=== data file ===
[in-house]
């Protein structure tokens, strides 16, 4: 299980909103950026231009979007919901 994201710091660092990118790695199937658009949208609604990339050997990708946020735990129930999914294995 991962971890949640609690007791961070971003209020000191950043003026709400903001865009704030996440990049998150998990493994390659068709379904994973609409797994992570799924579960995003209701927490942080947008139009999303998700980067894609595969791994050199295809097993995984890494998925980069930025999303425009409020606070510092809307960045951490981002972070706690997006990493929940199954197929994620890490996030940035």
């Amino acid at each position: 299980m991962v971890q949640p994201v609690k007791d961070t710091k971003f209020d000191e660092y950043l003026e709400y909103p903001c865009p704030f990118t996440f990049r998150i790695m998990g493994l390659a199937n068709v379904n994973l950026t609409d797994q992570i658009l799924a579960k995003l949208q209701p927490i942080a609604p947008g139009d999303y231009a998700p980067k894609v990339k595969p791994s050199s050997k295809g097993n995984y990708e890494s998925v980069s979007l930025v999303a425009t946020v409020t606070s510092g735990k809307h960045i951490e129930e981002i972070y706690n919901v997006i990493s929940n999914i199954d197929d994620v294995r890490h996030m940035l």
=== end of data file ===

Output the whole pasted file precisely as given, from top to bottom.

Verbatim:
[in-house]
């Protein structure tokens, strides 16, 4: 299980909103950026231009979007919901 994201710091660092990118790695199937658009949208609604990339050997990708946020735990129930999914294995 991962971890949640609690007791961070971003209020000191950043003026709400903001865009704030996440990049998150998990493994390659068709379904994973609409797994992570799924579960995003209701927490942080947008139009999303998700980067894609595969791994050199295809097993995984890494998925980069930025999303425009409020606070510092809307960045951490981002972070706690997006990493929940199954197929994620890490996030940035």
């Amino acid at each position: 299980m991962v971890q949640p994201v609690k007791d961070t710091k971003f209020d000191e660092y950043l003026e709400y909103p903001c865009p704030f990118t996440f990049r998150i790695m998990g493994l390659a199937n068709v379904n994973l950026t609409d797994q992570i658009l799924a579960k995003l949208q209701p927490i942080a609604p947008g139009d999303y231009a998700p980067k894609v990339k595969p791994s050199s050997k295809g097993n995984y990708e890494s998925v980069s979007l930025v999303a425009t946020v409020t606070s510092g735990k809307h960045i951490e129930e981002i972070y706690n919901v997006i990493s929940n999914i199954d197929d994620v294995r890490h996030m940035l």